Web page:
Thinking you'd be unable to drive a classic or sports car with a disability is a common misconception. By their very nature, classic and sports cars are usually more challenging to drive than a stereotypical modern car. For example, manual gear changes on older vehicles usually need a bit more welly, there's often reduced visibility from wing-mounted mirrors, a lack of modern electronic driving aids and characteristically low seating makes getting in and out incredibly testing, even for the able-bodied. In this article, Gillian Carmoodie discovers that having a disability or mobility issue isn't always a barrier to enjoying a classic or sports car.
Impressively, despite classic and sports cars being considered a niche segment in the automotive market, UK motorists currently own an impressive 500,000 classic cars, and over 36,000 sports cars between them. That’s a notable proportion of our driveways and garages housing either an older or performance-based vehicle!
Clearly, among the modern-day options of built-in smartphone connectivity and eye-popping LED details, there remains a persistent driver demographic who possess an unyielding desire for ‘something different’ from their vehicle and not what’s brand-new and somewhat sensible at the car dealership.
You might be or know a driver like this – they’re the driver who enjoys how a retro saloon reminds them of the full-on, box-scattering car chases in The Sweeney while also being able to appreciate how a pre-war vehicle neatly showcases the origins of motoring overall. This unusual species of driver is usually found by the motoring section of a supermarket’s magazine aisle or looking at the next corner ahead with laser-focus as their engine note rings out enthusiastically as they pass by.
Given how many classic and sports vehicles are enjoyed in the UK, wouldn’t it be downright alarming if simply having a disability proved to be a barrier to owning or driving such a car?
"Nothing more up to date than an Alfa Romeo 156 Twin Spark from 2000 has ever graced my garage".
Worryingly, many people with a disability or mobility issues, including those who qualify for the Motability Scheme, naively assume that owning and driving a classic or sports car isn’t a viable option. Concerns about day-to-day practicality or not looking at anything other than the latest models available through the Motability Scheme can quickly dissipate any hope of driving something more in-line with personal taste.
However, that needn’t be the case, because disability is not always an unmovable barrier to enjoying a classic or sports car. If you’re drawn to the homely glow of a Lucas headlamp or if the thought of having emails pester you as you take on a twisting road horrifies you, read on.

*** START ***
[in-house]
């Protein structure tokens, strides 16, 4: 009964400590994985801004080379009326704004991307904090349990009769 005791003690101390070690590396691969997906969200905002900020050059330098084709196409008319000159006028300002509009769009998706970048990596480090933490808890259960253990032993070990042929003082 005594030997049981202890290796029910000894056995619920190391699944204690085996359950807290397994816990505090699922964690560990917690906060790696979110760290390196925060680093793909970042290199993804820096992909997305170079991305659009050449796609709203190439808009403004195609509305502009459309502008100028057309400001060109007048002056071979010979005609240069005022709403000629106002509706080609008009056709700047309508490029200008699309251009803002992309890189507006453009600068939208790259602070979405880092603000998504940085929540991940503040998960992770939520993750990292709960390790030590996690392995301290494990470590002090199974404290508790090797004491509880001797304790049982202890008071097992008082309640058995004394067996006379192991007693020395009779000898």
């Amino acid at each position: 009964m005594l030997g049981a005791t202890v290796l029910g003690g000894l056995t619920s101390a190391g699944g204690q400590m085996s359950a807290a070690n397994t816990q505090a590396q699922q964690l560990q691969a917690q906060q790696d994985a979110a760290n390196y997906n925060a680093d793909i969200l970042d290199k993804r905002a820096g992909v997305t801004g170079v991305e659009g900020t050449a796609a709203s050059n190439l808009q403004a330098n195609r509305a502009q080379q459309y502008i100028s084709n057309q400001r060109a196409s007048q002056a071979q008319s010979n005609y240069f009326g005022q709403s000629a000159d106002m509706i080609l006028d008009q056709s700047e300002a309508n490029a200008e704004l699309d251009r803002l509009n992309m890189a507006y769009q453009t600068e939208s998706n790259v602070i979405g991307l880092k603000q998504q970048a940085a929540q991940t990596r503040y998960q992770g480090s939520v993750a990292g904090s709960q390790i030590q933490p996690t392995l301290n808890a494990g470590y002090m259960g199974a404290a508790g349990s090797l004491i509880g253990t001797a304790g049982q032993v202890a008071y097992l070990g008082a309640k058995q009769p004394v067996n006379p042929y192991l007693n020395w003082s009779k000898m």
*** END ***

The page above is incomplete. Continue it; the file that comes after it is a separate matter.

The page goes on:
I have a disability and I’ve always driven a classic. I gained my driving license thirteen years ago, starting out on the road with a humble 1957 saloon. I had chrome bumpers and no electronic driving aids. I had a pull-out choke and no crumple zones. I had a radio with glass tubes that needed to warm up before any sound was heard. I found my way around with a trusty map rather than Sat Nav. If you were getting my ‘Out of Office’ to your email, chances are I was in a layby somewhere cleaning the carburettor jets out, again. Sound familiar?
Much as I keenly admire the formation, objectives and offerings of the Motability Scheme (I love browsing arty brochures for new cars just as much as classic car features) nothing more up to date than an Alfa Romeo 156 Twin Spark from 2000 has ever graced my garage.
I tend to think a car is modern if I don’t need to remember to put the choke back in once underway or if I can play a CD on the stereo. Were you to hand me an electric car, I wouldn’t know how to plug it in. I’m not fully sure where to find a charging station. Do I want project briefs interrupting an enjoyable drive as the sun goes down? No. Do I have a TikTok account or online streaming service that I want to connect to via Bluetooth? No. Do I long for the day when the car will drive itself? I’m sure that’s missing the whole point. Take me to a car dealership and the question ‘Theoretically, what time will it do on a lap of the Nürburgring?’ would probably go down like a lead balloon.
There are many impressive vehicles that you can drive through the Motability Scheme. I often admire many of them. But what do you do when there’s a mismatch between what’s on offer and your personal preference in cars?
If you’re a driver with a disability and you want to drive a classic or sports car, with determination and a willingness to investigate what’s possible, you can likely drive whichever car you wish.
Just ask Nathalie McGloin - tetraplegic racing driver and founder of Spinal Track, a charity that provides rally and circuit experiences to those requiring adaptations to drive.
In 1999, at the age of sixteen, Nathalie incurred a C6/7 complete spinal injury in a road traffic accident, paralysing her from the chest down. Despite this horrendous outcome and lengthy rehabilitation, in 2015 Nathalie became the first woman with a spinal cord injury to be granted a racing driver’s license in the UK.